For the better part of a year, there was some genuine desire for people to get along and help each other out. Even politicians were getting along and crossing the aisle, getting work done (even if some of it was reactionary and immoral... I'm looking at you, Patriot Act). Watching people come together in New York was inspiring, given its caricature reputation for being grumpy and mean, a la Ghostbusters II. In fact, the most remarkable thing about the stories of that day is that the terrorists were barely a footnote compared to the heroics of everyone from firemen to ordinary office workers doing extraordinary things.
Rightfully so, many of the documentaries and news programs about 9/11 focused on the efforts of the people who were there in that city block. Police and fire faced the absolute worst case scenario and performed as brilliantly as they could given the situation. For awhile at least, people all over the US were willing to vote for funding issues that supported the people who ran into burning houses or risked walking into a situation where a bad guy had a gun.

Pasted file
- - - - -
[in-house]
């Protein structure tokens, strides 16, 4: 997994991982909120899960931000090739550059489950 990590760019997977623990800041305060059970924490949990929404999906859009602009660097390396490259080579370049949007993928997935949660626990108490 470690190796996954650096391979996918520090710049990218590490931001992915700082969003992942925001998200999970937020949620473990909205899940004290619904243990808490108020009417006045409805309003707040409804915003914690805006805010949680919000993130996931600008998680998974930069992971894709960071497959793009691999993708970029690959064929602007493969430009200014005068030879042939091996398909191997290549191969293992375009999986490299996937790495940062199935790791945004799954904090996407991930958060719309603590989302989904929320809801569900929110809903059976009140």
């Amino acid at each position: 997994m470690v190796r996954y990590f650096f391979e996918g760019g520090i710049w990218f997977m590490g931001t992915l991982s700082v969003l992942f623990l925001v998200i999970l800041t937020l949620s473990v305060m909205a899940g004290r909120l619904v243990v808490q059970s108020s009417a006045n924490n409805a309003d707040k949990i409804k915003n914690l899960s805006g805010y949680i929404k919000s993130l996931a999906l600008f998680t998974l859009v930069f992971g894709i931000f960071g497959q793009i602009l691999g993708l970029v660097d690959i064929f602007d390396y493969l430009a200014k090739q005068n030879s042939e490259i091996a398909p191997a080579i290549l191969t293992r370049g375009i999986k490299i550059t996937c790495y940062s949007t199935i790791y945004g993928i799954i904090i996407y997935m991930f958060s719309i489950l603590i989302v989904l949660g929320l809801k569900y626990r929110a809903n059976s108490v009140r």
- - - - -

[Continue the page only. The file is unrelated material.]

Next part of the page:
What followed was not always pretty. In the desire to make someone pay for the sheer evil of that day, Americans largely rubber-stamped a war against a country that had nothing to do with the terrorist attacks. The focus on remote portions of Afghanistan, where the real bad guys were, nearly disappeared. The cost in human lives and money has been astronomically high, and futures of sons and daughters, and unlike previous wars, mothers and fathers, have been erased. We've asked so much of our military families, and it might never be truly over.